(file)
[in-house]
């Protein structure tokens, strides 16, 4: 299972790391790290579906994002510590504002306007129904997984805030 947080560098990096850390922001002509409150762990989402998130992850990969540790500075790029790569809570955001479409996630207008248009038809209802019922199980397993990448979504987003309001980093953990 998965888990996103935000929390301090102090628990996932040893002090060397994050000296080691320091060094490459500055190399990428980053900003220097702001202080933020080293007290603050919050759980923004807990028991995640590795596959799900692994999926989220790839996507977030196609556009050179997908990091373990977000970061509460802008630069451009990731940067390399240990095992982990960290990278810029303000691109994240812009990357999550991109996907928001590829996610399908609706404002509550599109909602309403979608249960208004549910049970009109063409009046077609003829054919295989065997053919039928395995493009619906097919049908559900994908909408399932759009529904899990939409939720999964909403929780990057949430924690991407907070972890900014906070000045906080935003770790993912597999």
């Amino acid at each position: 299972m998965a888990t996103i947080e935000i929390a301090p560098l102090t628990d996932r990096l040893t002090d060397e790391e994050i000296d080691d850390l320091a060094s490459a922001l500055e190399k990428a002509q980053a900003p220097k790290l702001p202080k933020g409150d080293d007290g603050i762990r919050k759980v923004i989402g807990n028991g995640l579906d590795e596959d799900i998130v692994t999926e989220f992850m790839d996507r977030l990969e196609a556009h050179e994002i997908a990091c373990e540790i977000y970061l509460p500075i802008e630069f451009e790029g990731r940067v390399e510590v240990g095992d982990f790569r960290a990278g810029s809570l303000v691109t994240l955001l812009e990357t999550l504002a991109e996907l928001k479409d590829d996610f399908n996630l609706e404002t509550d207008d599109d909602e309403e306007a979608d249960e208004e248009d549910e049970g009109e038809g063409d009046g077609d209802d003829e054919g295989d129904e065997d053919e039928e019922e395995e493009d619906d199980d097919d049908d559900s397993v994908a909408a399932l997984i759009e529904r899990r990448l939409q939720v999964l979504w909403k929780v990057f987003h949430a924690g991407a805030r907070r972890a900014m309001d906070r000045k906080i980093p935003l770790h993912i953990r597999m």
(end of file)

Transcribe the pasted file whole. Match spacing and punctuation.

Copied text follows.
[in-house]
């Protein structure tokens, strides 16, 4: 299972790391790290579906994002510590504002306007129904997984805030 947080560098990096850390922001002509409150762990989402998130992850990969540790500075790029790569809570955001479409996630207008248009038809209802019922199980397993990448979504987003309001980093953990 998965888990996103935000929390301090102090628990996932040893002090060397994050000296080691320091060094490459500055190399990428980053900003220097702001202080933020080293007290603050919050759980923004807990028991995640590795596959799900692994999926989220790839996507977030196609556009050179997908990091373990977000970061509460802008630069451009990731940067390399240990095992982990960290990278810029303000691109994240812009990357999550991109996907928001590829996610399908609706404002509550599109909602309403979608249960208004549910049970009109063409009046077609003829054919295989065997053919039928395995493009619906097919049908559900994908909408399932759009529904899990939409939720999964909403929780990057949430924690991407907070972890900014906070000045906080935003770790993912597999």
């Amino acid at each position: 299972m998965a888990t996103i947080e935000i929390a301090p560098l102090t628990d996932r990096l040893t002090d060397e790391e994050i000296d080691d850390l320091a060094s490459a922001l500055e190399k990428a002509q980053a900003p220097k790290l702001p202080k933020g409150d080293d007290g603050i762990r919050k759980v923004i989402g807990n028991g995640l579906d590795e596959d799900i998130v692994t999926e989220f992850m790839d996507r977030l990969e196609a556009h050179e994002i997908a990091c373990e540790i977000y970061l509460p500075i802008e630069f451009e790029g990731r940067v390399e510590v240990g095992d982990f790569r960290a990278g810029s809570l303000v691109t994240l955001l812009e990357t999550l504002a991109e996907l928001k479409d590829d996610f399908n996630l609706e404002t509550d207008d599109d909602e309403e306007a979608d249960e208004e248009d549910e049970g009109e038809g063409d009046g077609d209802d003829e054919g295989d129904e065997d053919e039928e019922e395995e493009d619906d199980d097919d049908d559900s397993v994908a909408a399932l997984i759009e529904r899990r990448l939409q939720v999964l979504w909403k929780v990057f987003h949430a924690g991407a805030r907070r972890a900014m309001d906070r000045k906080i980093p935003l770790h993912i953990r597999m």